Search Results

You are looking at 61 - 70 of 524 items for :

  • Waves, oceanic x
  • Journal of Hydrometeorology x
  • All content x
Clear All
Chuntao Liu and Edward Zipser

precipitation amount. However, these measurements are only available over regions easy to access. Precipitation measurements over high mountains, deserts, and forests are very difficult to obtain by rain gauges. Over ocean, only sparse observations are available from the gauges on buoys (e.g., Bowman 2005 ) due to the difficulties of access and the cost. Therefore, remote sensing techniques have been widely used to provide a large areal coverage of precipitation estimates. The first attempt of remote

Full access
Andrew C. Martin, F. Martin Ralph, Anna Wilson, Laurel DeHaan, and Brian Kawzenuk

Ralph et al. (2006) . Between 8 and 10 December, the expected river crest rose approximately 8 ft, a large change in the expected outcome in a short amount of time. Figures 1a and 1b also show the pressure reduced to mean sea level pressure (SLP; hPa) from ERA-Interim near the time of AR landfall in the RRW. Visible near 40°N, 137°W is a depression in SLP near the poleward periphery of the AR. This depression grew from a mesoscale frontal wave (MFW), initially detected in the ERA-Interim SLP field

Full access
Richard Seager, Jennifer Nakamura, and Mingfang Ting

models, here we examine the prediction of the driving precipitation anomalies. Conclusions are as follows. Drought onset can be favored by La Niña conditions in the tropical Pacific Ocean that drive a wave train that places northerly flow above the southern Great Plains. This provides a source of predictability for drought onsets, but this will be limited by SST prediction skill and also, in the fall season, biases in the height teleconnection pattern. Ocean forcing alone may on occasions be

Restricted access
Lindsey Hayden and Chuntao Liu

. Krummel , and H. Gerber , 1996 : Microphysical and short-wave radiative structure of wintertime stratocumulus clouds over the Southern Ocean . Quart. J. Roy. Meteor. Soc. , 122 , 1307 – 1339 , . 10.1002/qj.49712253405 Boers , R. , J. B. Jensen , and P. B. Krummel , 1998 : Microphysical and short-wave radiative structure of stratocumulus clouds over the Southern Ocean: Summer results and seasonal differences . Quart. J. Roy. Meteor. Soc. , 124 , 151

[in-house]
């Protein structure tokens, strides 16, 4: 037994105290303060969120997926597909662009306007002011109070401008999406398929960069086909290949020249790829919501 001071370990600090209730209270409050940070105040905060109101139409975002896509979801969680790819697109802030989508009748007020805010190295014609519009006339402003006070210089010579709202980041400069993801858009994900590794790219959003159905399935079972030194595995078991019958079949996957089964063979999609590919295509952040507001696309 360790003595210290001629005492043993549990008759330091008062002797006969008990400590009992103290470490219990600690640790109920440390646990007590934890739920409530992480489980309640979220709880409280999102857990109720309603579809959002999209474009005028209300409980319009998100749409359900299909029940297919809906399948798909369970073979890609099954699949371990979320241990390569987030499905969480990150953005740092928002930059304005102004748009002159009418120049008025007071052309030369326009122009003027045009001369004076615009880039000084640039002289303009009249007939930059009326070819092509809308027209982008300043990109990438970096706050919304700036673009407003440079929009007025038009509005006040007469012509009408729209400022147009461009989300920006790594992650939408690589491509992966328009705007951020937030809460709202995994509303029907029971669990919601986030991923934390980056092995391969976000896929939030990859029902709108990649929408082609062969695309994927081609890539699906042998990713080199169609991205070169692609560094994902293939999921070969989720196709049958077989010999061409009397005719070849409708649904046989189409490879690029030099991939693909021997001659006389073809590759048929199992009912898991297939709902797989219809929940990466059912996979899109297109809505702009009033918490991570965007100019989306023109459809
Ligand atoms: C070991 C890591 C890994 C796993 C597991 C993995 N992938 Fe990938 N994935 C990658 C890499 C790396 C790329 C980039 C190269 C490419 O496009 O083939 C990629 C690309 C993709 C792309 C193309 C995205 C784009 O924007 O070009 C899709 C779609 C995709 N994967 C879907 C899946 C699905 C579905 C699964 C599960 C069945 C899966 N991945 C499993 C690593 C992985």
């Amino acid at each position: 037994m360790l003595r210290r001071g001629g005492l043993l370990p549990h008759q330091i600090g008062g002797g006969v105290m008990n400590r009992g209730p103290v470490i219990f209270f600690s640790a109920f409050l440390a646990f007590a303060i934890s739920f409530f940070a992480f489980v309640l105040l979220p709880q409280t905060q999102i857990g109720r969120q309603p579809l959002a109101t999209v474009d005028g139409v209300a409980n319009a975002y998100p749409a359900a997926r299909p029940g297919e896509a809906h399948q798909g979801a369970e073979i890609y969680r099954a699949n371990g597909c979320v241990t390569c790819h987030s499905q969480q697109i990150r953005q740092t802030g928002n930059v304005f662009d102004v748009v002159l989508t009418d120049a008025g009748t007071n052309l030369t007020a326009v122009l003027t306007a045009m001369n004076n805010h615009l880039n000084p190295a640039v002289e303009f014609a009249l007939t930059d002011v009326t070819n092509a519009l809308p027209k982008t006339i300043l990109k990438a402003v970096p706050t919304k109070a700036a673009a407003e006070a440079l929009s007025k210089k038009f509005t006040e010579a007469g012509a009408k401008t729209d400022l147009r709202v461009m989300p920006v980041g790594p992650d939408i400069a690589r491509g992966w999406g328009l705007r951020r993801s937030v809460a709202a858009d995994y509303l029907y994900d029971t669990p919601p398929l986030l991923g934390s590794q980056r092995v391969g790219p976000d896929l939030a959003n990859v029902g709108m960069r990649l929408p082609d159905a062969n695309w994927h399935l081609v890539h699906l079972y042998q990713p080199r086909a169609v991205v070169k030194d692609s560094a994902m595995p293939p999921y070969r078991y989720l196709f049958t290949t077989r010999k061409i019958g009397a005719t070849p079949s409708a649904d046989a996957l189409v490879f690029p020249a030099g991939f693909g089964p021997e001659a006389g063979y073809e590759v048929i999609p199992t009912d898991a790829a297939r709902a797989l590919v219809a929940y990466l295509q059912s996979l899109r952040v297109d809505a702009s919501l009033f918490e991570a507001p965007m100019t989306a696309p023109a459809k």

Full access
Tetsuzo Yasunari, Kazuyuki Saito, and Kumiko Takata

1. Introduction Monsoons are large-scale circulation systems induced by seasonal differential heating between land and oceans. Variabilities in monsoon systems can therefore be attributed to changing characteristics in energy storage and transfer processes between land, atmosphere, and oceans. Many previous studies have examined the influence of oceans on monsoon systems, focusing particularly on the impact of sea surface temperature (SST) changes, including El Niño–Southern Oscillation (ENSO

Full access
Robert F. Adler, George J. Huffman, Alfred Chang, Ralph Ferraro, Ping-Ping Xie, John Janowiak, Bruno Rudolf, Udo Schneider, Scott Curtis, David Bolvin, Arnold Gruber, Joel Susskind, Philip Arkin, and Eric Nelkin

oceans are considered. Thus, it seems that the standing waves in the NH help produce larger precipitation values over the oceans there, but the drier landmasses in this latitude zone reduce the total precipitation to slightly below the SH ocean and total values, which are nearly the same because of the relative lack of land in that zone. c. Global totals Table 1 contains the global precipitation totals for the GPCP Version 2, along with those for the two conventional climatologies. For the entire

Full access
Cédric H. David, David R. Maidment, Guo-Yue Niu, Zong-Liang Yang, Florence Habets, and Victor Eijkhout

, especially by the Intergovernmental Panel on Climate Change ( Solomon et al. 2007 ), opens potential studies of the evolution of water resources with global change. Using mapped streams and water bodies in LSMs could benefit the resulting assessment of the impact of global change in water resources by providing estimation of changes at the blue-line level. Furthermore, the use of parallel computing is quite common in regional- to global-scale atmospheric and ocean modeling but comparatively infrequent in

Full access
Ulrike Romatschke and Robert A. Houze Jr.

long lifetimes and propagating aspect has led to speculation ( Houze 2004 ) that these particular offshore systems may be a gravity wave response, of the type described by Mapes et al. (2003) , to the daytime systems over the high terrain. d. Coastal terrain—Continental side The high terrain of the coastal regions affects precipitation systems differently on their landward compared to their oceanic sides. In IWC, many small systems peaking in the afternoon ( Fig. 14b ) are located inland from the

Full access
Michael G. Bosilovich and Jiun-Dar Chern

1. Introduction When analyzing water cycle intensity, regional variations can be significantly different from the global background (e.g., Bosilovich et al. 2005 ). Precipitation over land is a function of both transport of water from the oceans and the evaporation from the land ( Trenberth et al. 2003 ). The water holding capacity of the vegetation and soil limits land evaporation. Therefore, variations of the land evaporation can affect the surface energy budget, planetary boundary layer

Full access
Paul X. Flanagan, Jeffrey B. Basara, Jason C. Furtado, and Xiangming Xiao

composite ( Fig. 4c ) depicts a stronger negative anomaly signal occurring in the southwest extending farther to the northwest over the North Pacific Ocean. To further diagnose the differences in the wave structure for the Pattern years, we investigate the υ ( Fig. 5 ) and u ( Fig. 6 ) anomaly fields. The 250-mb υ wind component anomaly Pattern composite ( Fig. 5a ) exhibits a series of statistically significant (denoted by stippling in Fig. 5 ) couplets across Asia and North America

Full access